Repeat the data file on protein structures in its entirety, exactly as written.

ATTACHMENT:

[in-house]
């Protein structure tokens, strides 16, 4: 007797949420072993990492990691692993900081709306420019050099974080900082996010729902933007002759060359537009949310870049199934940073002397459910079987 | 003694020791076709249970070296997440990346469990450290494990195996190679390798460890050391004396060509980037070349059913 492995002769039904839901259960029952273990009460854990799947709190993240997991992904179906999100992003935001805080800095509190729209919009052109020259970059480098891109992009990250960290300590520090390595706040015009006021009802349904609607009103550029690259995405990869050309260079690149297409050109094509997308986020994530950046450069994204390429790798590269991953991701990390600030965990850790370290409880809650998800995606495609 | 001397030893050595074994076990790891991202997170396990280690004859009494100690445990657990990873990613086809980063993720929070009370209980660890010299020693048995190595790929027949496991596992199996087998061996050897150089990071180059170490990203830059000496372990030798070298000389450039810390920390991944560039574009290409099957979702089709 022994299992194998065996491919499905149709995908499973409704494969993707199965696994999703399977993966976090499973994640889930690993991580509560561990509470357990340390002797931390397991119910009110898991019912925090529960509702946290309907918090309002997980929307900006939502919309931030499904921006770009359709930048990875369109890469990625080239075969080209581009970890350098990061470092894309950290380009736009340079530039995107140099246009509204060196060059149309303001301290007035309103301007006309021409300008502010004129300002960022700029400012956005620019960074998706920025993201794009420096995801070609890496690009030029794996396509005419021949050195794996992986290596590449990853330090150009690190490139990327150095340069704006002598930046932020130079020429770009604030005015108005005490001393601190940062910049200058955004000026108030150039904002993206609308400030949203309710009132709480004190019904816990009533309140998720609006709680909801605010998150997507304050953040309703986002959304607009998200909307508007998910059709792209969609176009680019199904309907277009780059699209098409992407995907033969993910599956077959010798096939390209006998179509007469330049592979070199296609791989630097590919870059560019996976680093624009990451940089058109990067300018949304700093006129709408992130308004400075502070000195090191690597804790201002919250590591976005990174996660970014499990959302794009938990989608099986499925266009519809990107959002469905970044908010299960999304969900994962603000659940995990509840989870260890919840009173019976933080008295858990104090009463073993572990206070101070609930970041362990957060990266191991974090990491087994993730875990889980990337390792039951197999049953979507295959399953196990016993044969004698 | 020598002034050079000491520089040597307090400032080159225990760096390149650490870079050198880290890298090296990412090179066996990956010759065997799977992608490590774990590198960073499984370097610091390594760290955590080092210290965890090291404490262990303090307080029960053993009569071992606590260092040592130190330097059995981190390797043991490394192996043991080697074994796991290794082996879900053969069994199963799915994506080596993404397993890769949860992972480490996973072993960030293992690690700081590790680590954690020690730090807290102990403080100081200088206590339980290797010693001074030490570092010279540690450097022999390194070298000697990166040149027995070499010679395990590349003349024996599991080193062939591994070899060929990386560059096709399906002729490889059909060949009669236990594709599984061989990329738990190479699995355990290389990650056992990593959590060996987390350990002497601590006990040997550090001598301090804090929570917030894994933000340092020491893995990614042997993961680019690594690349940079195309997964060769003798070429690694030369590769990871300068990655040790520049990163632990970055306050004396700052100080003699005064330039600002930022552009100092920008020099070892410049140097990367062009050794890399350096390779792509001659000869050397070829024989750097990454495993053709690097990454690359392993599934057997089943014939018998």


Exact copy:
[in-house]
């Protein structure tokens, strides 16, 4: 007797949420072993990492990691692993900081709306420019050099974080900082996010729902933007002759060359537009949310870049199934940073002397459910079987 | 003694020791076709249970070296997440990346469990450290494990195996190679390798460890050391004396060509980037070349059913 492995002769039904839901259960029952273990009460854990799947709190993240997991992904179906999100992003935001805080800095509190729209919009052109020259970059480098891109992009990250960290300590520090390595706040015009006021009802349904609607009103550029690259995405990869050309260079690149297409050109094509997308986020994530950046450069994204390429790798590269991953991701990390600030965990850790370290409880809650998800995606495609 | 001397030893050595074994076990790891991202997170396990280690004859009494100690445990657990990873990613086809980063993720929070009370209980660890010299020693048995190595790929027949496991596992199996087998061996050897150089990071180059170490990203830059000496372990030798070298000389450039810390920390991944560039574009290409099957979702089709 022994299992194998065996491919499905149709995908499973409704494969993707199965696994999703399977993966976090499973994640889930690993991580509560561990509470357990340390002797931390397991119910009110898991019912925090529960509702946290309907918090309002997980929307900006939502919309931030499904921006770009359709930048990875369109890469990625080239075969080209581009970890350098990061470092894309950290380009736009340079530039995107140099246009509204060196060059149309303001301290007035309103301007006309021409300008502010004129300002960022700029400012956005620019960074998706920025993201794009420096995801070609890496690009030029794996396509005419021949050195794996992986290596590449990853330090150009690190490139990327150095340069704006002598930046932020130079020429770009604030005015108005005490001393601190940062910049200058955004000026108030150039904002993206609308400030949203309710009132709480004190019904816990009533309140998720609006709680909801605010998150997507304050953040309703986002959304607009998200909307508007998910059709792209969609176009680019199904309907277009780059699209098409992407995907033969993910599956077959010798096939390209006998179509007469330049592979070199296609791989630097590919870059560019996976680093624009990451940089058109990067300018949304700093006129709408992130308004400075502070000195090191690597804790201002919250590591976005990174996660970014499990959302794009938990989608099986499925266009519809990107959002469905970044908010299960999304969900994962603000659940995990509840989870260890919840009173019976933080008295858990104090009463073993572990206070101070609930970041362990957060990266191991974090990491087994993730875990889980990337390792039951197999049953979507295959399953196990016993044969004698 | 020598002034050079000491520089040597307090400032080159225990760096390149650490870079050198880290890298090296990412090179066996990956010759065997799977992608490590774990590198960073499984370097610091390594760290955590080092210290965890090291404490262990303090307080029960053993009569071992606590260092040592130190330097059995981190390797043991490394192996043991080697074994796991290794082996879900053969069994199963799915994506080596993404397993890769949860992972480490996973072993960030293992690690700081590790680590954690020690730090807290102990403080100081200088206590339980290797010693001074030490570092010279540690450097022999390194070298000697990166040149027995070499010679395990590349003349024996599991080193062939591994070899060929990386560059096709399906002729490889059909060949009669236990594709599984061989990329738990190479699995355990290389990650056992990593959590060996987390350990002497601590006990040997550090001598301090804090929570917030894994933000340092020491893995990614042997993961680019690594690349940079195309997964060769003798070429690694030369590769990871300068990655040790520049990163632990970055306050004396700052100080003699005064330039600002930022552009100092920008020099070892410049140097990367062009050794890399350096390779792509001659000869050397070829024989750097990454495993053709690097990454690359392993599934057997089943014939018998």